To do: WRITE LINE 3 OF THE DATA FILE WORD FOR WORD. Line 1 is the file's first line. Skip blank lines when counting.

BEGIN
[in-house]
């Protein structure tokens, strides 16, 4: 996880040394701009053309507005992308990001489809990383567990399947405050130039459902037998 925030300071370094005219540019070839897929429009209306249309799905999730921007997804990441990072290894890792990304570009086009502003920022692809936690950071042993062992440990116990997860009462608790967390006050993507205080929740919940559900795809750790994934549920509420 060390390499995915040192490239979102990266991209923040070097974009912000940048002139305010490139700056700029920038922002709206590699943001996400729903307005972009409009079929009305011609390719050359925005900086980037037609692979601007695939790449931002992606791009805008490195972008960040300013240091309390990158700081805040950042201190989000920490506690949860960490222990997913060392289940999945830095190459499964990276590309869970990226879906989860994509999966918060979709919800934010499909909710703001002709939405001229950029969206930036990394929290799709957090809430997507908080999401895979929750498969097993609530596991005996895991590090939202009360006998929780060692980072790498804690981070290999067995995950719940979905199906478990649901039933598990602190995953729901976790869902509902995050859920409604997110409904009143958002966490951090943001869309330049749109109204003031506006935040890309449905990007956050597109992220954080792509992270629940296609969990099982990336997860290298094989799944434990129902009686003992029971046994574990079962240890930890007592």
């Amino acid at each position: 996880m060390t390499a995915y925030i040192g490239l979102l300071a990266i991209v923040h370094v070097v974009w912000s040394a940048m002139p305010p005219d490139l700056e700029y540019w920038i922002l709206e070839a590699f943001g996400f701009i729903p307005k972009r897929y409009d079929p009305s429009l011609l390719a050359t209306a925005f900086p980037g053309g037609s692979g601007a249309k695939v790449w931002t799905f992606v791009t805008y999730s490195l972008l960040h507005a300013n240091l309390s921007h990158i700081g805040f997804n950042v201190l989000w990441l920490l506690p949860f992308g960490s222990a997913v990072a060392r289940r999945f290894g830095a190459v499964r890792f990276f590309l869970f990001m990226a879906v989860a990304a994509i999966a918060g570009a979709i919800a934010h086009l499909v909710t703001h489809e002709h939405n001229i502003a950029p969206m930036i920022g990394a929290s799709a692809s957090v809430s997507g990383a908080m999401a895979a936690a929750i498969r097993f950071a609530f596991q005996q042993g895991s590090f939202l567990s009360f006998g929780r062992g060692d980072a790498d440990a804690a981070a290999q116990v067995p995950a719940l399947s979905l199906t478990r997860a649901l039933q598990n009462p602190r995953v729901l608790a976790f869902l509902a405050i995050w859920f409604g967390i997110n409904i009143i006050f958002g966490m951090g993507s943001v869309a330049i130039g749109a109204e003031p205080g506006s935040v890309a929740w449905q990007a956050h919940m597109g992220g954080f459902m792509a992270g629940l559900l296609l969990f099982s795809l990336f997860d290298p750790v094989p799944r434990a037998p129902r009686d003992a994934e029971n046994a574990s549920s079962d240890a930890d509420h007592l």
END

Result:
């Amino acid at each position: 996880m060390t390499a995915y925030i040192g490239l979102l300071a990266i991209v923040h370094v070097v974009w912000s040394a940048m002139p305010p005219d490139l700056e700029y540019w920038i922002l709206e070839a590699f943001g996400f701009i729903p307005k972009r897929y409009d079929p009305s429009l011609l390719a050359t209306a925005f900086p980037g053309g037609s692979g601007a249309k695939v790449w931002t799905f992606v791009t805008y999730s490195l972008l960040h507005a300013n240091l309390s921007h990158i700081g805040f997804n950042v201190l989000w990441l920490l506690p949860f992308g960490s222990a997913v990072a060392r289940r999945f290894g830095a190459v499964r890792f990276f590309l869970f990001m990226a879906v989860a990304a994509i999966a918060g570009a979709i919800a934010h086009l499909v909710t703001h489809e002709h939405n001229i502003a950029p969206m930036i920022g990394a929290s799709a692809s957090v809430s997507g990383a908080m999401a895979a936690a929750i498969r097993f950071a609530f596991q005996q042993g895991s590090f939202l567990s009360f006998g929780r062992g060692d980072a790498d440990a804690a981070a290999q116990v067995p995950a719940l399947s979905l199906t478990r997860a649901l039933q598990n009462p602190r995953v729901l608790a976790f869902l509902a405050i995050w859920f409604g967390i997110n409904i009143i006050f958002g966490m951090g993507s943001v869309a330049i130039g749109a109204e003031p205080g506006s935040v890309a929740w449905q990007a956050h919940m597109g992220g954080f459902m792509a992270g629940l559900l296609l969990f099982s795809l990336f997860d290298p750790v094989p799944r434990a037998p129902r009686d003992a994934e029971n046994a574990s549920s079962d240890a930890d509420h007592l």